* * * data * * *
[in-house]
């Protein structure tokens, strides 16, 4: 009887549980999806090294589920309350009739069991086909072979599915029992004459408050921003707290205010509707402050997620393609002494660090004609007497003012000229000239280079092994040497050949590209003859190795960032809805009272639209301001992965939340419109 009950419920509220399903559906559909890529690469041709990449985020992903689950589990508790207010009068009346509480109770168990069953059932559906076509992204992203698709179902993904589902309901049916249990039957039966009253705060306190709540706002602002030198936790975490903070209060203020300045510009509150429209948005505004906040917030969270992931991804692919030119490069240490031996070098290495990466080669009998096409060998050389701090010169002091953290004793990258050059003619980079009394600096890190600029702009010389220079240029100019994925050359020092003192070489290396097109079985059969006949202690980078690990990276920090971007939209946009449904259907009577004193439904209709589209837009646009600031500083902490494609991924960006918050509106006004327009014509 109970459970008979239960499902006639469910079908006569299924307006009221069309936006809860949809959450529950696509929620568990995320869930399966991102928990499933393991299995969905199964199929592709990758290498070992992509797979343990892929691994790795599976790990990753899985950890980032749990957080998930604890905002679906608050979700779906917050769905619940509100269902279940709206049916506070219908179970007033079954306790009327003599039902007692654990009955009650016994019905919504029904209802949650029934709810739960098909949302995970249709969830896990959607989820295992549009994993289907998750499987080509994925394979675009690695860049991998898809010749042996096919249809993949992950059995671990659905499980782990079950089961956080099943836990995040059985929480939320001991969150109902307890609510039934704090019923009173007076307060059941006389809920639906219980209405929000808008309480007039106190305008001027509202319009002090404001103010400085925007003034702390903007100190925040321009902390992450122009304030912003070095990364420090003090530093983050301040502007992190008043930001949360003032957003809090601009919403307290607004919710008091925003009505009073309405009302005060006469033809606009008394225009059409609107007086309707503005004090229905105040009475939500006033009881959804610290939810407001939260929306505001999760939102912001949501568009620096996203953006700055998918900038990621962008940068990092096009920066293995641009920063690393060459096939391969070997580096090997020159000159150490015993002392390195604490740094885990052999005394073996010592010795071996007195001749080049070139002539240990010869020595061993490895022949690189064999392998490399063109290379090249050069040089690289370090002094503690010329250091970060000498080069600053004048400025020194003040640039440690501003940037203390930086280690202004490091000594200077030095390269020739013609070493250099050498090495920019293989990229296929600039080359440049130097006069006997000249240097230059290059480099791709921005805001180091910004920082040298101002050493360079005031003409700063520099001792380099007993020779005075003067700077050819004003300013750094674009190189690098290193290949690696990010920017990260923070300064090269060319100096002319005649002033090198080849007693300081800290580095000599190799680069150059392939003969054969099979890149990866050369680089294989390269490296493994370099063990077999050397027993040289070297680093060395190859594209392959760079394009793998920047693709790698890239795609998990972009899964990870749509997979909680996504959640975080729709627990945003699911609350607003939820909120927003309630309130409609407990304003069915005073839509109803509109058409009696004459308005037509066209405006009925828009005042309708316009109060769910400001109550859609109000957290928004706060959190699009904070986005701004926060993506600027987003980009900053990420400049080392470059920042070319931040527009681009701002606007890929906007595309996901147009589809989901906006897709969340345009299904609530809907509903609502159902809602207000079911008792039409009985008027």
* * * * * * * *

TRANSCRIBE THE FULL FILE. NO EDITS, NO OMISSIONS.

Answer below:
[in-house]
């Protein structure tokens, strides 16, 4: 009887549980999806090294589920309350009739069991086909072979599915029992004459408050921003707290205010509707402050997620393609002494660090004609007497003012000229000239280079092994040497050949590209003859190795960032809805009272639209301001992965939340419109 009950419920509220399903559906559909890529690469041709990449985020992903689950589990508790207010009068009346509480109770168990069953059932559906076509992204992203698709179902993904589902309901049916249990039957039966009253705060306190709540706002602002030198936790975490903070209060203020300045510009509150429209948005505004906040917030969270992931991804692919030119490069240490031996070098290495990466080669009998096409060998050389701090010169002091953290004793990258050059003619980079009394600096890190600029702009010389220079240029100019994925050359020092003192070489290396097109079985059969006949202690980078690990990276920090971007939209946009449904259907009577004193439904209709589209837009646009600031500083902490494609991924960006918050509106006004327009014509 109970459970008979239960499902006639469910079908006569299924307006009221069309936006809860949809959450529950696509929620568990995320869930399966991102928990499933393991299995969905199964199929592709990758290498070992992509797979343990892929691994790795599976790990990753899985950890980032749990957080998930604890905002679906608050979700779906917050769905619940509100269902279940709206049916506070219908179970007033079954306790009327003599039902007692654990009955009650016994019905919504029904209802949650029934709810739960098909949302995970249709969830896990959607989820295992549009994993289907998750499987080509994925394979675009690695860049991998898809010749042996096919249809993949992950059995671990659905499980782990079950089961956080099943836990995040059985929480939320001991969150109902307890609510039934704090019923009173007076307060059941006389809920639906219980209405929000808008309480007039106190305008001027509202319009002090404001103010400085925007003034702390903007100190925040321009902390992450122009304030912003070095990364420090003090530093983050301040502007992190008043930001949360003032957003809090601009919403307290607004919710008091925003009505009073309405009302005060006469033809606009008394225009059409609107007086309707503005004090229905105040009475939500006033009881959804610290939810407001939260929306505001999760939102912001949501568009620096996203953006700055998918900038990621962008940068990092096009920066293995641009920063690393060459096939391969070997580096090997020159000159150490015993002392390195604490740094885990052999005394073996010592010795071996007195001749080049070139002539240990010869020595061993490895022949690189064999392998490399063109290379090249050069040089690289370090002094503690010329250091970060000498080069600053004048400025020194003040640039440690501003940037203390930086280690202004490091000594200077030095390269020739013609070493250099050498090495920019293989990229296929600039080359440049130097006069006997000249240097230059290059480099791709921005805001180091910004920082040298101002050493360079005031003409700063520099001792380099007993020779005075003067700077050819004003300013750094674009190189690098290193290949690696990010920017990260923070300064090269060319100096002319005649002033090198080849007693300081800290580095000599190799680069150059392939003969054969099979890149990866050369680089294989390269490296493994370099063990077999050397027993040289070297680093060395190859594209392959760079394009793998920047693709790698890239795609998990972009899964990870749509997979909680996504959640975080729709627990945003699911609350607003939820909120927003309630309130409609407990304003069915005073839509109803509109058409009696004459308005037509066209405006009925828009005042309708316009109060769910400001109550859609109000957290928004706060959190699009904070986005701004926060993506600027987003980009900053990420400049080392470059920042070319931040527009681009701002606007890929906007595309996901147009589809989901906006897709969340345009299904609530809907509903609502159902809602207000079911008792039409009985008027």